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Review: Spoleto Festival USA, Charleston, SC, 2012

International lineup flashes virtuosity and fire

Renaud Garcia-Fons by Jan Scheffner

Jazz at Spoleto Festival USA has retained its basic contours fairly well, changing less radically and less frequently, than the series name itself in recent years, which has morphed from First Union to Wachovia to the current Wells Fargo Jazz in accordance with blips in the banking world. About the most pronounced new wrinkle for Spoleto 2012 was the programming of two headliners at the festival’s biggest venue, Gaillard Municipal Auditorium, instead of the customary one. Perhaps the intent was to keep the average at one, since Gaillard is closing down for extensive renovations, reopening for Spoleto 2014. As it turned out, before Virgìnia Rodrigues and Mavis Staples gave the final Spoleto jazz concerts at the old Gaillard, the threat of bad weather brought David Peña Dorantes away from the outdoor Cistern Yard venue at short notice and into the Gaillard. Just half an hour before Jake Shimabukuro was slated to perform at the Cistern, a heavy downpour threatened to send Jake and his ukulele packing as well. But Mother Nature relented. Still, the old Gaillard was rung out in grand style.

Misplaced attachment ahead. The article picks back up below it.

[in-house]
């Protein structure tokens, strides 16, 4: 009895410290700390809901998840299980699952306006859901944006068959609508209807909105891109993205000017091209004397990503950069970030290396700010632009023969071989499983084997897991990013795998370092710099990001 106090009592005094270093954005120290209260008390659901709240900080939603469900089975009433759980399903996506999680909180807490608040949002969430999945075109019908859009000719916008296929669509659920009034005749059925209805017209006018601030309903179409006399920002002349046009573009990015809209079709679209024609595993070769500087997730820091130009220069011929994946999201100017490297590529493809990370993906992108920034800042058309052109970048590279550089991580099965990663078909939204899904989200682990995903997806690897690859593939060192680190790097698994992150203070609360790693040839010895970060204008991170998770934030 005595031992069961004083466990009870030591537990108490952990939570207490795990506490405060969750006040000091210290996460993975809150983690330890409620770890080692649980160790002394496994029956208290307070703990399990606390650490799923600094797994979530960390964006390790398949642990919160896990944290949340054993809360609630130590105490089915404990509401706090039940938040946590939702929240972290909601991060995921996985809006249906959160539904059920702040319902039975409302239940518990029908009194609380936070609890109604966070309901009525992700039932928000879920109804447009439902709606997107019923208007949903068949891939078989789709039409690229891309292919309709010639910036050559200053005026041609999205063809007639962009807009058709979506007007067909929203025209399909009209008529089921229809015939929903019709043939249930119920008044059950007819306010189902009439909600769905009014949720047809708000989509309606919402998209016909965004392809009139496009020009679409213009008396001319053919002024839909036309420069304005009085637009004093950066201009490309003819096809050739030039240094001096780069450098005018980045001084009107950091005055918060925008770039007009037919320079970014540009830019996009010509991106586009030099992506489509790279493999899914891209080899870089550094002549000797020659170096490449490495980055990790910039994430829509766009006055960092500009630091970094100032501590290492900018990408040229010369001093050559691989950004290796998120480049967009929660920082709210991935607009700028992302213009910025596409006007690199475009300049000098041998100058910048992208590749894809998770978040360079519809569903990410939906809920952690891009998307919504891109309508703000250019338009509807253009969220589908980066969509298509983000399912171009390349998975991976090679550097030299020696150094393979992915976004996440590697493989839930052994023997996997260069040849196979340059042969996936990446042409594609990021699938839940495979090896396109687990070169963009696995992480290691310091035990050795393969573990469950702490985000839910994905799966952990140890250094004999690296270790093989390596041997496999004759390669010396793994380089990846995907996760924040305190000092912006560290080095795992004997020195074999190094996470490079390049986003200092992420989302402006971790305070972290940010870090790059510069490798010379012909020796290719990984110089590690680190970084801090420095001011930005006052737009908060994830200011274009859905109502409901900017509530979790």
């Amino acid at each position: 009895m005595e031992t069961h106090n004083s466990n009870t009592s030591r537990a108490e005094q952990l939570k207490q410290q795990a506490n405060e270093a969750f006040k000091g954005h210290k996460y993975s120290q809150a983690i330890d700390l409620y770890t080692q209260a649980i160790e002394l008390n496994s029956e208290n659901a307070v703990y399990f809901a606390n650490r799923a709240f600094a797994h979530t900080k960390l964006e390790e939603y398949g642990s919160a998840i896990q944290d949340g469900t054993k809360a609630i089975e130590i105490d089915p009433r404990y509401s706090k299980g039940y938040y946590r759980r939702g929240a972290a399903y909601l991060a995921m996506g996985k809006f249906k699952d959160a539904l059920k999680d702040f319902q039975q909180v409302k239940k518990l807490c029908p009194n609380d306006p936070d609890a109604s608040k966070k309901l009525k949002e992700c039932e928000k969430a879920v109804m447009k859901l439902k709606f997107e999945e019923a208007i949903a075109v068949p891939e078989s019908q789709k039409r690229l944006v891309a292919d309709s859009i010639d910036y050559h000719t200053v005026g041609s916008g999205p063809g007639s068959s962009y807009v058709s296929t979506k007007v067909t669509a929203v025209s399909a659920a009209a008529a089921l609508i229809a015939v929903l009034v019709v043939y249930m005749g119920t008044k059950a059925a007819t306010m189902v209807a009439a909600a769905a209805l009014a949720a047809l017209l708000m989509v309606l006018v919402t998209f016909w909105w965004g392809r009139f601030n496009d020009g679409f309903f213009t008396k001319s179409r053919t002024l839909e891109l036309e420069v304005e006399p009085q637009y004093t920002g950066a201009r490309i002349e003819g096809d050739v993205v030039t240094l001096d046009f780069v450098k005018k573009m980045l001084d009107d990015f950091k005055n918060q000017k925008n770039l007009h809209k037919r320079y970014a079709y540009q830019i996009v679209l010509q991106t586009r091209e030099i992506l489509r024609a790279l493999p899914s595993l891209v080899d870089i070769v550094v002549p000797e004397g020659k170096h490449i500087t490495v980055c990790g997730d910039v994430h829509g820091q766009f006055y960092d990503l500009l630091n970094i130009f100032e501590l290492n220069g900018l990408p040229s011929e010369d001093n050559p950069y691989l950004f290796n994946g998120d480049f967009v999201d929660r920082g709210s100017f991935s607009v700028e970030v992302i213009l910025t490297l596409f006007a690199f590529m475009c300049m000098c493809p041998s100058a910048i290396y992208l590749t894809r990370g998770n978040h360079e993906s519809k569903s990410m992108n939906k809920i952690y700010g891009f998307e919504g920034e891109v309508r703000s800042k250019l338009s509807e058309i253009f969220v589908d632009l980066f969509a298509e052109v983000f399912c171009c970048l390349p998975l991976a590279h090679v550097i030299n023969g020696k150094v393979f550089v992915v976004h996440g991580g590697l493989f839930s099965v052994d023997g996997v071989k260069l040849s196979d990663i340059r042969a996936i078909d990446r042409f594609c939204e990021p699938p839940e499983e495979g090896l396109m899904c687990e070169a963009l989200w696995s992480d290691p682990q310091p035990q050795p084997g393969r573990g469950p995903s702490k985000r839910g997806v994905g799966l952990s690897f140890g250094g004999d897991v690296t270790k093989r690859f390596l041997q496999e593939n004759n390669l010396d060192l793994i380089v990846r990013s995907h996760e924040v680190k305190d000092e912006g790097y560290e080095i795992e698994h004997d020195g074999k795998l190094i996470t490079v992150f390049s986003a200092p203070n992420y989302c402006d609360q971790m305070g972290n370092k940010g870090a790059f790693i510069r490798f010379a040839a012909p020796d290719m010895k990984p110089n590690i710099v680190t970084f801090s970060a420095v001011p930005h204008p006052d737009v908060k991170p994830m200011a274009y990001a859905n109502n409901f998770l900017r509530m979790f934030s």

The swinging began promptly on opening night of the festival, May 25, at Cistern Yard with Cécile McLorin Salvant backed by the Aaron Diehl Trio. She drove in hard after Diehl’s piano intro with three choruses of “You Came a Long Way from St. Louis,” sandwiched around another Diehl solo, and drove even harder in “John Henry” after drummer Lawrence Leathers set the hammering tone with clanging cymbals. The rawness of this approach was sustained, as Salvant would snarl a couple verses and Diehl would solo until the singer’s outro. A couple of judiciously spaced duets cooled down the fever during the rest of the set, first a hook-up with Diehl on “You Gotta Give Me Some” and later a more intimate parley with bassist Paul Sikivie on “Mean to Me.” More often, Salvant swung the standards with an engaging élan, including “I Didn’t Know What Time It Was,” “From This Moment On,” a scat-filled update on Billie Holiday’s take on “I Only Have Eyes for You,” and for a rousing closer, “What a Little Moonlight Can Do,” peppered by Leathers’ fine brushwork. Yet the most crowd-pleasing number was the richly sassy “You Bring Out the Savage in Me,” with Leathers applying the mallets, Salvant evoking the orgasmic physicality, and Diehl adding the tropical notes, capped with a “Manteca” outro.